2021 saw three successful recipients of QDSA HDR Grants. In this article, we look at the submission by candidate David Sutton, who represents member university, the Queensland University of Technology.
David Sutton – Queensland University of Technology
Project: Laser-Driven Micro-Fabrication in Chemical Detection Systems
David and his team at QUT Research Engineering Facility Flight Ops, EPE, are working on a project focused on laser-driven micro-fabrication.
The prototype that they have developed extends the functionality of an existing laser-based stand-off chemical detection system from a point-and-detect system to a rotary scanning platform. The result will be a platform that detects compounds of concern in a wider variety of situations.
Led by David, the team also includes:
- Joshua Carroll: Prototype developer and technical support
- Professor Esa Jaatinen: Academic mentor
- Dr Axel Bender: Defence sponsor and head of Operating in CBRN environments defence STaR SHOTS
Let’s explore the project that allowed David and his team at QUT to secure a 2021 QDSA HDR Grant successfully.
The project aims to extend the functionality of an existing laser-based stand-off chemical detection system with an outcome that sees it function with the new extension as well as it currently does.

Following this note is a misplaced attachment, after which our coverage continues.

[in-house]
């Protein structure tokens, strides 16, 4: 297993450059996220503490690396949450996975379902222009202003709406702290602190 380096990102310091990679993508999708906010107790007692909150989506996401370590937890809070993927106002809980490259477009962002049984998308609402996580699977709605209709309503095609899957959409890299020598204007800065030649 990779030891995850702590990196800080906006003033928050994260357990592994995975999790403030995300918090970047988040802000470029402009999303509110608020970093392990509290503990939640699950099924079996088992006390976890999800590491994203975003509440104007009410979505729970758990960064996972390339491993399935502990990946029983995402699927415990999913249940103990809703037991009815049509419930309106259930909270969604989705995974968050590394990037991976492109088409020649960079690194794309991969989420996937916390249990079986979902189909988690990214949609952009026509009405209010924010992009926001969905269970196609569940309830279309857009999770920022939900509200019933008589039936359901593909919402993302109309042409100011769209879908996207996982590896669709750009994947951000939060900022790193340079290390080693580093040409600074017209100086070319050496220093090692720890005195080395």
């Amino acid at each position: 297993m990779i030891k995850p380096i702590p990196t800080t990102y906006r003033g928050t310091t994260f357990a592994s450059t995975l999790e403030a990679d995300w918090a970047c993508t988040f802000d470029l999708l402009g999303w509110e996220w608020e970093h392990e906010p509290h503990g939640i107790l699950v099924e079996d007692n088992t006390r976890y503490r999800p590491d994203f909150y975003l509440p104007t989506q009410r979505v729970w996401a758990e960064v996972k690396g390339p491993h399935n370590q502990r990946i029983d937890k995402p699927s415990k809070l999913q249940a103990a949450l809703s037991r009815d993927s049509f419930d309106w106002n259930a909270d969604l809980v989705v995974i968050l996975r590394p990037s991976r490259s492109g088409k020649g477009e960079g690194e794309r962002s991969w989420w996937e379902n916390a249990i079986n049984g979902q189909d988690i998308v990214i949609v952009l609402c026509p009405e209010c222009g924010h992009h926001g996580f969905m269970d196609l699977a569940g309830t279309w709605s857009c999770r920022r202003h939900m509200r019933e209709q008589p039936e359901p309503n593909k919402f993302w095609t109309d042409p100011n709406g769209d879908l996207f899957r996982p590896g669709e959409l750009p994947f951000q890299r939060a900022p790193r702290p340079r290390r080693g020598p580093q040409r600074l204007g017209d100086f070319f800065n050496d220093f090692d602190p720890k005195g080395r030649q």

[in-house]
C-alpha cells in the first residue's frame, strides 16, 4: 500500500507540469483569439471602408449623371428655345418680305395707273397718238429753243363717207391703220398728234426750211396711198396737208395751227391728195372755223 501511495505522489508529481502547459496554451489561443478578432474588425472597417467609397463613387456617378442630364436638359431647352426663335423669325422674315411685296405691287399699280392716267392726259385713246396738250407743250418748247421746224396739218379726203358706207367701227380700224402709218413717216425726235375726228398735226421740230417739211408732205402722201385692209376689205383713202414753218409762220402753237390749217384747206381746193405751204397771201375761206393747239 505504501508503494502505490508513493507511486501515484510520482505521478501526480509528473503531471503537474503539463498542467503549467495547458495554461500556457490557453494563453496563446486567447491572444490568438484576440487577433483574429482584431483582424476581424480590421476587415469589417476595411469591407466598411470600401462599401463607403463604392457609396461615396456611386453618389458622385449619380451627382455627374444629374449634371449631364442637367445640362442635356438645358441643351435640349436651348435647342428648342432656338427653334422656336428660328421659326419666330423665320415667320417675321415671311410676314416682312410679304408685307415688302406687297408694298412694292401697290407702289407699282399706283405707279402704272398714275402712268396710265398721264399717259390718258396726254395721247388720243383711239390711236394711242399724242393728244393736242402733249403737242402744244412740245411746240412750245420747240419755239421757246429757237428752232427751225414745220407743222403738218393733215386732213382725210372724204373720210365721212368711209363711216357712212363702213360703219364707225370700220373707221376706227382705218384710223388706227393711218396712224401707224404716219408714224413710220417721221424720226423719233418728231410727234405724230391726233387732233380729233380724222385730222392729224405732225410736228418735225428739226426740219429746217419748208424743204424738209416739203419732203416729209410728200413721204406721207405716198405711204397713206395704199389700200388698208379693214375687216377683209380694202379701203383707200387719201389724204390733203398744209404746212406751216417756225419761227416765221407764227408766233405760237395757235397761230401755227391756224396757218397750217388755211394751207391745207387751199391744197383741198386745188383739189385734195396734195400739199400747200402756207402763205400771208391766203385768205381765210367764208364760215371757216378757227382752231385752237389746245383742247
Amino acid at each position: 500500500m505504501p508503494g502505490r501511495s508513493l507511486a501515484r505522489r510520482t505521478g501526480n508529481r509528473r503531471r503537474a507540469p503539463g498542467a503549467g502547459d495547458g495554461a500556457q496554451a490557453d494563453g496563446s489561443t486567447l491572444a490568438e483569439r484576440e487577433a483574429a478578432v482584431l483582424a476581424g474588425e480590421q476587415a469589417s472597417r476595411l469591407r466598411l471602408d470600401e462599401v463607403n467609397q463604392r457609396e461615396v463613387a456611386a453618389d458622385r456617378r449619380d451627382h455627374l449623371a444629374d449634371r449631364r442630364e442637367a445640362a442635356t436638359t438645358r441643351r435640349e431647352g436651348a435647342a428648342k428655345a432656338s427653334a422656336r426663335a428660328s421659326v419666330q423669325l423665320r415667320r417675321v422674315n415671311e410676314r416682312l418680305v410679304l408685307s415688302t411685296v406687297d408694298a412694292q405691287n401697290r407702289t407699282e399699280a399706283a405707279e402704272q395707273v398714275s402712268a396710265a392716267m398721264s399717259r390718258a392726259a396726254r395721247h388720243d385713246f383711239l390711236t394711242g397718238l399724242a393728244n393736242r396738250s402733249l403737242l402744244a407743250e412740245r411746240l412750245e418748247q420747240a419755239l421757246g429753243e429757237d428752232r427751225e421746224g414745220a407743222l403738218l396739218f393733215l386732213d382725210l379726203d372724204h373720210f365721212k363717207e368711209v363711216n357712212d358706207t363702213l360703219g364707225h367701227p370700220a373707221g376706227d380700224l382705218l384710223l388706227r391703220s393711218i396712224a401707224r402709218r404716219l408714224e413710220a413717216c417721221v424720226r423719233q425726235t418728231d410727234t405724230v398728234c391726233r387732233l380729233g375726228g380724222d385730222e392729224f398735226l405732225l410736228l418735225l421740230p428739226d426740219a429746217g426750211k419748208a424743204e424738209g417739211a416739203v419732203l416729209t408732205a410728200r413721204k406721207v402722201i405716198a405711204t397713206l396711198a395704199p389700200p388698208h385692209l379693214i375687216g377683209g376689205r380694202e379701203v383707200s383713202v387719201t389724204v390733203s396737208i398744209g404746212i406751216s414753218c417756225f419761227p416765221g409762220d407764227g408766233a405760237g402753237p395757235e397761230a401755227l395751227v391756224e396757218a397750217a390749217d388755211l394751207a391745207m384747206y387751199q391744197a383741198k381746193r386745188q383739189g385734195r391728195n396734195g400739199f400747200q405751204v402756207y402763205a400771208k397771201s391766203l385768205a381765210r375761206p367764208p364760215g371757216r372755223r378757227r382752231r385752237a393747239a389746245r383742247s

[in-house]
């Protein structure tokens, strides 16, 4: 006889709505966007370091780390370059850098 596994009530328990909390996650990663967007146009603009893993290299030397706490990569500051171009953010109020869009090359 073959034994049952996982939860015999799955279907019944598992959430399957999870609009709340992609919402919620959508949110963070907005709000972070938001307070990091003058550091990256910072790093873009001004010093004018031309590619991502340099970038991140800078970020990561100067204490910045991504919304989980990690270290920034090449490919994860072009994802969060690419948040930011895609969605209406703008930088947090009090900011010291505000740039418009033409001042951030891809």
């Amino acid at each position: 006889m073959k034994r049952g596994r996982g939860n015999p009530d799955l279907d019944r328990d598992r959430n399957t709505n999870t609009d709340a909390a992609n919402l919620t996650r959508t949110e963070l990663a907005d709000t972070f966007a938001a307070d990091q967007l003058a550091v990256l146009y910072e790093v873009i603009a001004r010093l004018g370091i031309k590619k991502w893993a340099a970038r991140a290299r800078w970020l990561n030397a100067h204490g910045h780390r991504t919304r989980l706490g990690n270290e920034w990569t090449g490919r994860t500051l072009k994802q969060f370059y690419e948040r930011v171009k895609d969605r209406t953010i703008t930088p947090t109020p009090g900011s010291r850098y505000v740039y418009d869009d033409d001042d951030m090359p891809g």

David suspects that initially, there will be some reduction in signal due to the slightly smaller capture area, but it will have the added benefit of keeping it still while detecting in a wide arc.
“The main benefit is in improving the safety of soldiers operating in dangerous environments by potentially allowing a more effective detection method for dangerous compounds,” David says.
To illustrate the functionality of the project, here are some images of their prototype provided by David and his team:
The distance between the prototype and the target is 10 metres for testing.
Impact of QDSA HDR Grant Funding
As a postgraduate student working in laser-driven micro-fabrication, David is encouraged and fortified by the support of QDSA HDR Funding. He has developed expertise in programmatic instrument control systems throughout his PhD and is in the process of completing his thesis whilst working as a research assistant in a new project involving the photonics of biomedical materials engineering.
David believes that the opportunity presents a way to develop ideas that might not otherwise warrant a research grant. In his words, “this is a pretty big deal for a PhD student or ECR.”
Working directly with a defence sponsor offers David Sutton and his team the potential to communicate with the end-users of their prototype to ensure its effectiveness and usability. “This is not necessarily the access you might have with a typical research project,” David says.
On behalf of QDSA and our partners, we wish to congratulate David Sutton and his team from QUT and extend our support for the success of his prototype development. We are excited to watch the project develop and see the impact of this new technology.
Learn more about QDSA HDR Capability Grants here.
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The Queensland Defence Science Alliance (QDSA) is a university-led initiative to grow and connect an agile Defence innovation ecosystem, leveraging Queensland’s strengths, to deliver trusted solutions to meet Defence requirements.